The tortuous slowness with which Christians are coming to face the reality of sexual predation within our congregations is horrifying; probably almost the only reason that the Catholic Church is doing as well as it is, is that it has been forced to, by the ghastly revelations of a decade ago. Meanwhile, every few months or so, I hear some new story of abuse, often at the hands of church leaders, sounding like something out of a nightmare. But the problem is beginning to be recognized, and in some degree dealt with. Above all, the wicked culture of silence on the subject is being dispelled.
The lashing out against this man's article bothered me, though. Now, it must be admitted, the article is seriously defective in certain ways: it does concentrate primarily upon the consequences in the abuser's own life, for one thing. But I'd like to parse some of the criticisms a bit.
For instance, both of the replies I linked to above refer to the abuser as a predator, one of them comparing him to Humbert Humbert, the pedophilic and unreliable narrator from Lolita. That's possible. But it seems to me to represent a dangerous and undesirable tendency to conflate every kind and degree of rape with every other; which is not a defense of rape, any more than distinguishing between first and third degree murders is a defense of third degree murder, but it is an assertion that distinctions are good for clear thinking while conflations are not. I'm reluctant to call this man a predator, not because what he did was okay, but because what I see in reading it is -- a man who hasn't fully come to terms with the gravity of his sin? very possibly, but, that aside -- a man who did indeed, as he describes, slide into sin slowly and by degrees.
And that distinction does matter. Not because it makes statutory rape okay; of course it doesn't. But it does, for example, make the difference between a good man corrupted by his desires and a man who pretended to be good to make his evil more effective. And that difference is important, primarily because different responses are needed, in both cure and prevention, for differing situations. To treat every case of this wrong (or any wrong) as though it were the worst of its kind actually makes things worse, not better; because a response that suits the worst case probably isn't suited to correct the problems of milder, or at any rate different, cases. Which leaves these other cases effectively untreated. And that means that the problem persists.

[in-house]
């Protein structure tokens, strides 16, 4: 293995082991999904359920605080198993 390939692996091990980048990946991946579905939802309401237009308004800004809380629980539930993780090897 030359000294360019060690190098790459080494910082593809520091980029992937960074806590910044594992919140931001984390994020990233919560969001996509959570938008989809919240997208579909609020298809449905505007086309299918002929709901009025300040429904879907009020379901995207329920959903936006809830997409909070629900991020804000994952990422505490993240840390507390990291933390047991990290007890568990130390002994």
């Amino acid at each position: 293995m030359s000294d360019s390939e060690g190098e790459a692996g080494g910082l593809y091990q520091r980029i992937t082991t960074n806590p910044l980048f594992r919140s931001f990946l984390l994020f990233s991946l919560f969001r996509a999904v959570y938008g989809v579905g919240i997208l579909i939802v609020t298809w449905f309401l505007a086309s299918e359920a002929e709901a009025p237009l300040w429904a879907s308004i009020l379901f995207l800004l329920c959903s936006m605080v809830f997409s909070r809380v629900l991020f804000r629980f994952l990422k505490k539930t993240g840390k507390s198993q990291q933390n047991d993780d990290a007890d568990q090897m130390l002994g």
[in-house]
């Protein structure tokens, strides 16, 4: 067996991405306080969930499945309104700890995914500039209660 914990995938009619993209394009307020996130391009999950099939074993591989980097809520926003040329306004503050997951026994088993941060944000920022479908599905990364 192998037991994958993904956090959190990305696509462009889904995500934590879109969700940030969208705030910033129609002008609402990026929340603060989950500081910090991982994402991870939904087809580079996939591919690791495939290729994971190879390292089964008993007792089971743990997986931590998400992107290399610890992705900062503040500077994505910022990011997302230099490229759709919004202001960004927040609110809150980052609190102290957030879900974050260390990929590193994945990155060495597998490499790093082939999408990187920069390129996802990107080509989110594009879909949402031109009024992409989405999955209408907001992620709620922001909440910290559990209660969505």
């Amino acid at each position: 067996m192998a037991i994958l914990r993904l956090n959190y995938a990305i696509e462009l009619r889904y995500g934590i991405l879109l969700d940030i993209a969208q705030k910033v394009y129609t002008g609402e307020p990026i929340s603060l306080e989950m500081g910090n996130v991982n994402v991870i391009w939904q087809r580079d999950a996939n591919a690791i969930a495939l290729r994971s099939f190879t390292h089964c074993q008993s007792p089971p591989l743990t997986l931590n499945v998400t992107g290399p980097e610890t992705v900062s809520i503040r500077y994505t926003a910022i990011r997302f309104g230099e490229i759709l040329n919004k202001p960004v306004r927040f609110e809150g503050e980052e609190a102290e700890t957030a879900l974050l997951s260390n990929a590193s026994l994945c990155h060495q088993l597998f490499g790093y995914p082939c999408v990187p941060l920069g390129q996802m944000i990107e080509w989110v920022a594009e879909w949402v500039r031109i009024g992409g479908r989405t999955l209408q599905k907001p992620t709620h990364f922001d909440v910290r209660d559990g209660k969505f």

There are other things about the response to his article that bother me, too -- as that people read him to be making excuses when he spoke of feeling unrewarded at home, for instance, when I read that rather as him confessing one of his own interior lies. But I'd like to turn from this specific instance of the conversation about rape culture to the conversation as a whole.
I am flabbergasted that anti-rape activism should even be necessary: I was raised with the belief that rape is the worst sexual sin (and crime) possible; and I feel confirmed in that belief by St. John Paul II's Theology of the Body, for, insofar as the body is fundamentally a gift, the forcible taking of that gift -- whether by violence or otherwise -- is the deepest perversion of it possible. Nonetheless, there are three elements of the conversation about rape, coming from the anti-rape activist side (or such is my impression), that seriously bother me.